NASCAR Winston Cup Series DieHard 500 Preview: #6, Mark Martin
7 October 1997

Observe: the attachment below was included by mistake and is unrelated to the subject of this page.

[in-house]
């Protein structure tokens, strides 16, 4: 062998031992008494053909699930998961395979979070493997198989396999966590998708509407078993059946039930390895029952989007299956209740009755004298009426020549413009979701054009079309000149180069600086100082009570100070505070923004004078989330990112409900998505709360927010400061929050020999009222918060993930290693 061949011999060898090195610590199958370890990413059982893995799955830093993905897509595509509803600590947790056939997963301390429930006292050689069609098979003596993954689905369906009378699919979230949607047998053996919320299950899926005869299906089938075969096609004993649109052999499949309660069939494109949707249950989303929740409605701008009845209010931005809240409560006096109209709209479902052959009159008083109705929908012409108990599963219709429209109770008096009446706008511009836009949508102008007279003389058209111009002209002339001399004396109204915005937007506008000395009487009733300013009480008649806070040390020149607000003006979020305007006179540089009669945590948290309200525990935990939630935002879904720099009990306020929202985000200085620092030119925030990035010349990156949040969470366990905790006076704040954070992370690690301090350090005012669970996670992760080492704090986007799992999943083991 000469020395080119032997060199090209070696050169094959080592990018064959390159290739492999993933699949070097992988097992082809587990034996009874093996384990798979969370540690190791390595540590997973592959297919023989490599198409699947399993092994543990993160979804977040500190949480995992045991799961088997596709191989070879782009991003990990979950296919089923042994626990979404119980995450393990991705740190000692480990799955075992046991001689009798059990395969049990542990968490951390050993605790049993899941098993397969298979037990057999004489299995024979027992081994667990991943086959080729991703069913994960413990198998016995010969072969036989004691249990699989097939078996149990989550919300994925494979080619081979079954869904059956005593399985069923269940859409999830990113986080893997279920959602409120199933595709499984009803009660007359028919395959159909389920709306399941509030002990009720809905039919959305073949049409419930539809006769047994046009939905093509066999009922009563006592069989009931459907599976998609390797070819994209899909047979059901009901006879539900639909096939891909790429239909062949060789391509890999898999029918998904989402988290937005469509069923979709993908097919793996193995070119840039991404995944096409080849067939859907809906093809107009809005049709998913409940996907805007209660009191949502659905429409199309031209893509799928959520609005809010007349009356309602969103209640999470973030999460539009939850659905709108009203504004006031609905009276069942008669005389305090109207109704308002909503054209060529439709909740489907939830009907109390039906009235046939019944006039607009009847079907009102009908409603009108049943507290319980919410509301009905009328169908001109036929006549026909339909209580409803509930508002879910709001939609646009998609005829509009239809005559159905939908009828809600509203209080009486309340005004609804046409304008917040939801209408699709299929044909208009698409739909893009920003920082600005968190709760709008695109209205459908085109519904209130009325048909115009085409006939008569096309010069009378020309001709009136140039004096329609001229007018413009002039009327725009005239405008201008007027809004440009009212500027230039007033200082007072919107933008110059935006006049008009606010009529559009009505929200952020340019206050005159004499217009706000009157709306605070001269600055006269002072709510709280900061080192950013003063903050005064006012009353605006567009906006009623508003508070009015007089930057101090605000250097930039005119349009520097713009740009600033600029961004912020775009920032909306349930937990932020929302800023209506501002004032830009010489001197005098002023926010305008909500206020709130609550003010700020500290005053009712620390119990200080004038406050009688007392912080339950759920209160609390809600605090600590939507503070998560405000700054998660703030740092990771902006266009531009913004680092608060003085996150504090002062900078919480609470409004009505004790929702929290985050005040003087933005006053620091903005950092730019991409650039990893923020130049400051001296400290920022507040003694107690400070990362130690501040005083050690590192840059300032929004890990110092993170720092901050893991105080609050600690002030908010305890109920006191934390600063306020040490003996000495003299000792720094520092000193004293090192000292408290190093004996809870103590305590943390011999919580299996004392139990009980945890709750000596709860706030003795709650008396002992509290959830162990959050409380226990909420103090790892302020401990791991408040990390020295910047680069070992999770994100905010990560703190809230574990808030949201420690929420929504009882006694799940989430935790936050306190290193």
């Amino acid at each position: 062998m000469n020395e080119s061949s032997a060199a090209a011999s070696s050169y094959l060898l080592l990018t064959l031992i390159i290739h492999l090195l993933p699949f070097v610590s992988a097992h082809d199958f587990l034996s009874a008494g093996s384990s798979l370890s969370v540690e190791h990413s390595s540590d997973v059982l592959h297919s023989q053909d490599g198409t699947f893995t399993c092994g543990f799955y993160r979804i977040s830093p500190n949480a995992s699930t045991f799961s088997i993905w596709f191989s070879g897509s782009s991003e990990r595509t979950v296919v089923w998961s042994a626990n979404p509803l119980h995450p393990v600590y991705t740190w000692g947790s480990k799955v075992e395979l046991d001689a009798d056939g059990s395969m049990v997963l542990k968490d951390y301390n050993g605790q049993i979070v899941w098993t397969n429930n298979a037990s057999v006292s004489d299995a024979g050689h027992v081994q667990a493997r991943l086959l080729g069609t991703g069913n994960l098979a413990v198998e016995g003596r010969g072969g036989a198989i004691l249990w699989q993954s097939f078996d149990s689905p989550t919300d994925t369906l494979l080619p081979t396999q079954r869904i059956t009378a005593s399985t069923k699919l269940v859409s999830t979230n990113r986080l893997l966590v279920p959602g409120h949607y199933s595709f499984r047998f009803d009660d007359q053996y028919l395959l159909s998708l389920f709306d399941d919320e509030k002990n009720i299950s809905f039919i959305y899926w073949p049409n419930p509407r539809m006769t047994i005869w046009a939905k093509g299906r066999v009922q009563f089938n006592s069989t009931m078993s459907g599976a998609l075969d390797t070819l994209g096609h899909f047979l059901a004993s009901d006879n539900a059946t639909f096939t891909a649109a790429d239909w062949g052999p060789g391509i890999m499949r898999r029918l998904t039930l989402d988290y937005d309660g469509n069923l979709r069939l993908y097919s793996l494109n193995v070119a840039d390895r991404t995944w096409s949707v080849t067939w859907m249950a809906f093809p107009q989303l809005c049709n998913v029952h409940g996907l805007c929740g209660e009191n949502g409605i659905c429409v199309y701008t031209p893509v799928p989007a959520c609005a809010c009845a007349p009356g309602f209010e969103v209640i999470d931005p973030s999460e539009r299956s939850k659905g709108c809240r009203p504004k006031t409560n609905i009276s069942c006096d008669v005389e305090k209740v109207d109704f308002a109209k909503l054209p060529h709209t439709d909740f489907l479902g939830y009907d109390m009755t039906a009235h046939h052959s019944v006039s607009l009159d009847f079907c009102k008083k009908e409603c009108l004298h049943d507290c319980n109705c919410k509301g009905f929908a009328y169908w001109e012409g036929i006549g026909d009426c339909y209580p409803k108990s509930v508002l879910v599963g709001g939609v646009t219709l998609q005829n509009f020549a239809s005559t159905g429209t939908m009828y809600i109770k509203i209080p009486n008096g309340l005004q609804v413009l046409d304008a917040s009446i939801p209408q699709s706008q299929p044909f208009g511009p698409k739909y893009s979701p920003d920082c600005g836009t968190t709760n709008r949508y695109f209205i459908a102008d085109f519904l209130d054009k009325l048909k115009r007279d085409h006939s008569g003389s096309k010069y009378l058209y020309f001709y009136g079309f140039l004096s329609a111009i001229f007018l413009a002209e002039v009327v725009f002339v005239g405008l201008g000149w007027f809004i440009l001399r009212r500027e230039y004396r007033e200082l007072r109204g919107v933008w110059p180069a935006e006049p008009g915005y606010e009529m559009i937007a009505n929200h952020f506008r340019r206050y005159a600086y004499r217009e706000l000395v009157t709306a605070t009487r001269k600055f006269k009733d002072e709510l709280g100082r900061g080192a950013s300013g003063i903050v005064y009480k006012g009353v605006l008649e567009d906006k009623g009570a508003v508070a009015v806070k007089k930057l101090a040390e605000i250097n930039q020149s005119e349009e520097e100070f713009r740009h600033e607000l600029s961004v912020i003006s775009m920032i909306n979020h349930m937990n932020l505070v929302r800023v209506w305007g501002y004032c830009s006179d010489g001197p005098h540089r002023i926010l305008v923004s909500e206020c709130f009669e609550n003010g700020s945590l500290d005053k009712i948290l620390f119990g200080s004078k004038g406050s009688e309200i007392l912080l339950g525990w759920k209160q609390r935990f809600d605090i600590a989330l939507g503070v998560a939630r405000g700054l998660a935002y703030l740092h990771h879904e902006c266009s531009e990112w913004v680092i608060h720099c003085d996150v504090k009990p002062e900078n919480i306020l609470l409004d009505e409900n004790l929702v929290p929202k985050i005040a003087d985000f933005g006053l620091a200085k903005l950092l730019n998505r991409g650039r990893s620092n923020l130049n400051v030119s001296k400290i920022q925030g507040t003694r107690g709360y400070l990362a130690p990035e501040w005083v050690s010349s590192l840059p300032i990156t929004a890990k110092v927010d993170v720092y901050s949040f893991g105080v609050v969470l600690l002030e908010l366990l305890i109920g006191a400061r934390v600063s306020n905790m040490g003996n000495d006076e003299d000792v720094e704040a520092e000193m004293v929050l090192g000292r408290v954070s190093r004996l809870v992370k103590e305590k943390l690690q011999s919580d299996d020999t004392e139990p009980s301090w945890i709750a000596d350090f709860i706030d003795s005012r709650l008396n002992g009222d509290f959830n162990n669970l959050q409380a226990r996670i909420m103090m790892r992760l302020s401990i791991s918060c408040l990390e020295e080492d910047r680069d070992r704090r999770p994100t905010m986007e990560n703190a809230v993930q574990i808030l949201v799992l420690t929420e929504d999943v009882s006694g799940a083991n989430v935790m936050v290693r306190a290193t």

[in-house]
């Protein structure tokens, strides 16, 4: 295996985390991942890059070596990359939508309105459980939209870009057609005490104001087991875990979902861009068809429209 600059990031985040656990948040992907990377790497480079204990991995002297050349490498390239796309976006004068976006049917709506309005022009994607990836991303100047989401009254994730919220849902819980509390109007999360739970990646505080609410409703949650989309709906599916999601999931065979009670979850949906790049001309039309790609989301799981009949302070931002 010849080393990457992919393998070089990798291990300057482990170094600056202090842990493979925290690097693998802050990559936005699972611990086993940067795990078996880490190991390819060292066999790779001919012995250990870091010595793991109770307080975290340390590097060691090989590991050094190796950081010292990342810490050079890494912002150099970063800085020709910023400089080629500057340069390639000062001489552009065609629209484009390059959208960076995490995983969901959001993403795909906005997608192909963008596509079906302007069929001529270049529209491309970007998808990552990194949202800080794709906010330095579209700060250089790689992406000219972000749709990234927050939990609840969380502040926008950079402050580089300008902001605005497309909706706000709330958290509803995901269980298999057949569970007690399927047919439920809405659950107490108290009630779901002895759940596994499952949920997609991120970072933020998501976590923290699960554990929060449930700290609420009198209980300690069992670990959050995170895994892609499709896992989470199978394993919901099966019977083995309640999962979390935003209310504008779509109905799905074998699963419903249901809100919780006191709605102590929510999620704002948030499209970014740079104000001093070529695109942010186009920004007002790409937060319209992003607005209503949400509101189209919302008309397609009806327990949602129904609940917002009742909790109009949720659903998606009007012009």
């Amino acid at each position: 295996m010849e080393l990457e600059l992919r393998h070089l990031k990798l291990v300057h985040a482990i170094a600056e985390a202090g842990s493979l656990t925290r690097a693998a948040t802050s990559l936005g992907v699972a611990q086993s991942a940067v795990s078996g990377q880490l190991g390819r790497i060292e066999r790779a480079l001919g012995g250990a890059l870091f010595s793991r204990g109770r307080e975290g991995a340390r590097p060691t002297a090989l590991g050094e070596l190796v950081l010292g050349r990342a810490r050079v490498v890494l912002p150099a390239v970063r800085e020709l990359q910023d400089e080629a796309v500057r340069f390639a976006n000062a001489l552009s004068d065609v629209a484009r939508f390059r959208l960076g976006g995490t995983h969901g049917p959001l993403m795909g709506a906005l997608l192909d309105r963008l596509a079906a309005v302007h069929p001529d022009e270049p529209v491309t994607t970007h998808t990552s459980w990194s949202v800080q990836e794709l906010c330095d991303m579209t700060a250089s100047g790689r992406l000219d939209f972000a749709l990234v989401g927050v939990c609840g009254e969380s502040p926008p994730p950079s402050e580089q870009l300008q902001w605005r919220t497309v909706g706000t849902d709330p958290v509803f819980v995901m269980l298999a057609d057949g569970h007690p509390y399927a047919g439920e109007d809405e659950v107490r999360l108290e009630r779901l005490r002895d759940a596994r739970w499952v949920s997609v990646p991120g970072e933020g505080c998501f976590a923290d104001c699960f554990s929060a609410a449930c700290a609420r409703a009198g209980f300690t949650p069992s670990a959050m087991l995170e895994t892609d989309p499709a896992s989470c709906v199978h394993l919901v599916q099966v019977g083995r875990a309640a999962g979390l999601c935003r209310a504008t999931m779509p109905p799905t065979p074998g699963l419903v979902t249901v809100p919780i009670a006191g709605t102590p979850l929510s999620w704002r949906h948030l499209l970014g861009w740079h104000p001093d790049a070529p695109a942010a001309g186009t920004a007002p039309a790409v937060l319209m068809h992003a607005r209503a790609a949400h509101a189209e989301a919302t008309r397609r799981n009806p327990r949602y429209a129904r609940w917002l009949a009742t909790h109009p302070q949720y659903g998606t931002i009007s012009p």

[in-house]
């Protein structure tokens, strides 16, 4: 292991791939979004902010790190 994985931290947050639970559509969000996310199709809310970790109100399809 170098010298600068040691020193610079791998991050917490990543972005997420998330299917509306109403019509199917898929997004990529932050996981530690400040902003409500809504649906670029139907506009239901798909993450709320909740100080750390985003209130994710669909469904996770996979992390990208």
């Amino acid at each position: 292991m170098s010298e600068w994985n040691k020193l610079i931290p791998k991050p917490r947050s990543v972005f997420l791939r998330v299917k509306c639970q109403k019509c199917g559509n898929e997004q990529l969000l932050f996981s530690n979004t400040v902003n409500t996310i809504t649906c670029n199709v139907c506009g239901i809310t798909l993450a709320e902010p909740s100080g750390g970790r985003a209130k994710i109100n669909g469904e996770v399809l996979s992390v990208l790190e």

#6 Mark Martin, Valvoline/Cummins Ford Thunderbird NASCAR Winston Cup Series DieHard 500 Advance Talladega Superspeedway MARK MARTIN NOTES & QUOTES: UAW-GM QUALITY 500 "All we can do is run like we figure we could win it all" TALLADEGA, AL - Mark Martin and the Valvoline Ford team head into the final four races of 1997 still intent on chasing down NASCAR Winston Cup points leader Jeff Gordon and winning the national title. Martin trails Gordon by 125 points, 4258-4133, heading into Sunday's Talladega 500 at the 2.66-mile Talladega (Ala.) SuperSpeedway. By finishing fifth or better in each of the remaining races, Gordon would win the crown regardless of what Martin does. Martin, 38, is no stranger to the battle for the NASCAR Winston Cup championship. The Batesville, Ark., native is one of the biggest names in racing, and his Valvoline team is Ford's most successful stock car racing team. In fact, the Valvoline team has been, by far, Ford's most successful Winston Cup points team in the 1990's, and is second only to Dale Earnhardt and Richard Childress among total points earned this decade. Martin and Valvoline carried a string of eight consecutive top-10 finishes in the final NASCAR standings into this season, the longest current streak of any team and matched only by Ricky Rudd among drivers. Martin has not finished lower than sixth in the NASCAR Winston Cup standings since 1988. The Valvoline Ford team is led by Martin, car owner Jack Roush, team manager Steve Hmiel and crew chief Jim Fennig. In 1997, the team has four wins, 15 top fives and 21 top 10s, as well as winnings of $1,714,144. Martin will almost certainly surpass his career high winnings of $1,893,519 of 1995. In May, Martin won the Winston 500 at Talladega in the fastest race in NASCAR history. The thoughts of Valvoline Ford driver Mark Martin heading into Talladega: "Valvoline and speed pretty much go together. I guess that kind of sounds like a commercial and I don't mean for it to be. Okay, I do mean for it to be but it still makes sense. The Valvoline Ford won at Talladega in May and that was the fastest race in NASCAR history. Just over a week ago, a Valvoline car (Mauricio Gugelmin) ran the fastest lap in Indy car history, over 240 miles per hour. Joe Amato is a Valvoline dragster and he holds the record for the top drag speed, over 318 miles per hour. "So while going fast at Talladega is really important for me and the guys on this Valvoline Ford team, you can see it is really important to Valvoline. Tracks like Talladega are where they get their 'proof of performance,' and we're as lucky to have them in our car as we are to have them on our car. If that's too commercial, I'm sorry. It happens to be true. "Talladega is going to be pretty important to us. We're still trying to take a shot at catching (Jeff) Gordon and trying to hold off Dale Jarrett at the same time. Jeff has a pretty decent cushion over us but our lead over Dale (72 points) isn't enough to be very comfortable. It's like running second on the race track. You might be doing everything you can do to catch the guy in front of you but you'd better keep a close eye on that guy behind you too. "All we can do is race. All we can do is go out each week and do the best we can. If it's enough, we win the championship. If it's not enough, we don't. When you look at it that way, there's not a whole lot of pressure. A few days ago at Charlotte, we led a good portion of the race, felt like we had a car good enough to win and finished fourth. Jeff Gordon got caught up in some pit road troubles, lost a lap early in the race and looked at one point like he wasn't going to have a very good day. But he came back and finished fifth. We picked up 10 points. If we do that over the last four races, we lose the championship by 85 points instead of 125 points. But we still lose. "Still, all we can do is just that. We do everything we can to win the race. We'll go to Talladega and try to win it. We might. Then we'll go to Rockingham and try to win there. We might win that too. Same thing at Phoenix, same thing at Atlanta. But that's the same thing we've been doing all season long. Since they opened up for the Daytona 500, we've been doing everything we could to win the race. "We're at the point now that a lot of what happens depends not so much on what that red, white and blue Valvoline car does but more on what that every-color-you-can-think-of DuPont car does. We probably can't catch them off what we do alone. Even if we were to win every one of the last four races and lead the most laps in each one of them, we probably still couldn't catch them. But we want to be in a position where we could catch them if they had some bad luck, if they break, if they get caught up in a crash, that sort of thing. We're going to run like we figure we can win the championship, and be ready to take advantage of whatever might happen. "Winning again at Talladega? That's asking a lot. But anything is possible, especially with this group of guys. I think they showed what they are capable of doing with the car they put on the track at Talladega this spring. That was some awesome car and some awesome race. In some respects, I guess I hate I missed seeing it. Still, if I'd seen it that would have meant there were cars in front of me to watch, so I'll go with the way it ended up. Everytime I watched the tape of that race, I'd get nervous. I'd figure, 'No way that Valvoline guy can win it again.' But everytime I watched it, he was able to do it. Finally, I figured his luck had run out so I never watched it again. "Talladega is tricky. It's different. From a driver's standpoint, it's not my favorite track. I was going to say it takes the challenge away but, to tell you the truth, it's too much of a challenge. You have to have a good car, no question, but once you get in your group of cars there, you just work traffic a little better or a little worse than the other guys. It's not like you can suck it up and do a little bit more. There isn't any more to do. You find your spot, you make your decisions and you hope for the best. There have been times when it probably wouldn't have hurt having a coin to flip, but I guess that'd be kind of tricky at 200 miles per hour. "Everything happens quick, really quick. You see strange things there. I've gone down that backstretch before and the guy right in front of me just disappeared. I mean, he is there one second and absolutely gone the next. You come back around and find out he's wrecked or spun or whatever. That's quick but that's the way things happen at that place. NASCAR has slowed us down some with the plates and, if they hadn't, who knows how fast we could be running there now? But you'd be crazy to think the restrictor plates have actually slowed the cars down. "You're still going incredibly fast. That's something you can't allow yourself to forget, simply because you have to remember how fast things happen there. Something happening a couple hundred yards in front of you are going to be happening right on top of you in the blink of an eye. Forget that and you lose a race car...and a race...and maybe a championship. "We'll be good at Talladega. I really think that. Jack Roush, Steve Hmiel, Jimmy Fennig and the guys on this Valvoline Ford team know how to put good race cars together. We'll head there and do everything we can do." By Williams Company of America, Inc.